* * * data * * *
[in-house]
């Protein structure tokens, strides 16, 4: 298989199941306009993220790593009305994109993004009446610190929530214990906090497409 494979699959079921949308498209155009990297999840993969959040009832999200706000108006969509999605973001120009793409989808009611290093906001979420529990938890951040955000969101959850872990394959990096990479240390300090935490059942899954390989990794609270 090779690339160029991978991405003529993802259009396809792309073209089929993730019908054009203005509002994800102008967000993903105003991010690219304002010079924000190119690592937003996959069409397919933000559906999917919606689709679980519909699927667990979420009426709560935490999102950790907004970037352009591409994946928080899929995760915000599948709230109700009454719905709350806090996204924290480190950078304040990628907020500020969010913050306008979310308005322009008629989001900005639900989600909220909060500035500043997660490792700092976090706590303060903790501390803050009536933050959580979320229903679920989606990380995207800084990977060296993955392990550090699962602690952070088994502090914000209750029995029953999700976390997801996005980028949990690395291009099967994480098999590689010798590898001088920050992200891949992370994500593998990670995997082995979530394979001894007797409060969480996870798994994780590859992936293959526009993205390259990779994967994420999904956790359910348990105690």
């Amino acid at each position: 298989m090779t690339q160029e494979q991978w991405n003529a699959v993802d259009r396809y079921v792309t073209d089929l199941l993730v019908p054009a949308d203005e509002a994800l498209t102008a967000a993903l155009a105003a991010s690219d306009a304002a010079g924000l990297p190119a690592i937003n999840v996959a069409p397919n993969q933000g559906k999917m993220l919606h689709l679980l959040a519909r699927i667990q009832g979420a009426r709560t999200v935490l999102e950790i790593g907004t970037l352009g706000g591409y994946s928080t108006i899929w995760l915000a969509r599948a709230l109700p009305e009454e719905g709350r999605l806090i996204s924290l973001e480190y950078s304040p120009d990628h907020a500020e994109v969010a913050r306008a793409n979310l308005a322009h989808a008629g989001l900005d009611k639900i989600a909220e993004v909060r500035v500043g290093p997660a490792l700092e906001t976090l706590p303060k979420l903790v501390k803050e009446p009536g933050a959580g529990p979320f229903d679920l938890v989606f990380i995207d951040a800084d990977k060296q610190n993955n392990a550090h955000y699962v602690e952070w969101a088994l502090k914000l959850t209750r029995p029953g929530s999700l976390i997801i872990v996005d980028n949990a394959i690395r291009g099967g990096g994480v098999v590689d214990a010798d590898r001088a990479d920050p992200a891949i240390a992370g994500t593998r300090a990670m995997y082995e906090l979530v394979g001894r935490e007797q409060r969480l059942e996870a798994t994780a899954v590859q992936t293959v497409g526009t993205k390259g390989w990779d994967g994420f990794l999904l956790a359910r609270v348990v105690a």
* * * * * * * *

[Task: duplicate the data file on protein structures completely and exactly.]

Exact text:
[in-house]
């Protein structure tokens, strides 16, 4: 298989199941306009993220790593009305994109993004009446610190929530214990906090497409 494979699959079921949308498209155009990297999840993969959040009832999200706000108006969509999605973001120009793409989808009611290093906001979420529990938890951040955000969101959850872990394959990096990479240390300090935490059942899954390989990794609270 090779690339160029991978991405003529993802259009396809792309073209089929993730019908054009203005509002994800102008967000993903105003991010690219304002010079924000190119690592937003996959069409397919933000559906999917919606689709679980519909699927667990979420009426709560935490999102950790907004970037352009591409994946928080899929995760915000599948709230109700009454719905709350806090996204924290480190950078304040990628907020500020969010913050306008979310308005322009008629989001900005639900989600909220909060500035500043997660490792700092976090706590303060903790501390803050009536933050959580979320229903679920989606990380995207800084990977060296993955392990550090699962602690952070088994502090914000209750029995029953999700976390997801996005980028949990690395291009099967994480098999590689010798590898001088920050992200891949992370994500593998990670995997082995979530394979001894007797409060969480996870798994994780590859992936293959526009993205390259990779994967994420999904956790359910348990105690």
């Amino acid at each position: 298989m090779t690339q160029e494979q991978w991405n003529a699959v993802d259009r396809y079921v792309t073209d089929l199941l993730v019908p054009a949308d203005e509002a994800l498209t102008a967000a993903l155009a105003a991010s690219d306009a304002a010079g924000l990297p190119a690592i937003n999840v996959a069409p397919n993969q933000g559906k999917m993220l919606h689709l679980l959040a519909r699927i667990q009832g979420a009426r709560t999200v935490l999102e950790i790593g907004t970037l352009g706000g591409y994946s928080t108006i899929w995760l915000a969509r599948a709230l109700p009305e009454e719905g709350r999605l806090i996204s924290l973001e480190y950078s304040p120009d990628h907020a500020e994109v969010a913050r306008a793409n979310l308005a322009h989808a008629g989001l900005d009611k639900i989600a909220e993004v909060r500035v500043g290093p997660a490792l700092e906001t976090l706590p303060k979420l903790v501390k803050e009446p009536g933050a959580g529990p979320f229903d679920l938890v989606f990380i995207d951040a800084d990977k060296q610190n993955n392990a550090h955000y699962v602690e952070w969101a088994l502090k914000l959850t209750r029995p029953g929530s999700l976390i997801i872990v996005d980028n949990a394959i690395r291009g099967g990096g994480v098999v590689d214990a010798d590898r001088a990479d920050p992200a891949i240390a992370g994500t593998r300090a990670m995997y082995e906090l979530v394979g001894r935490e007797q409060r969480l059942e996870a798994t994780a899954v590859q992936t293959v497409g526009t993205k390259g390989w990779d994967g994420f990794l999904l956790a359910r609270v348990v105690a």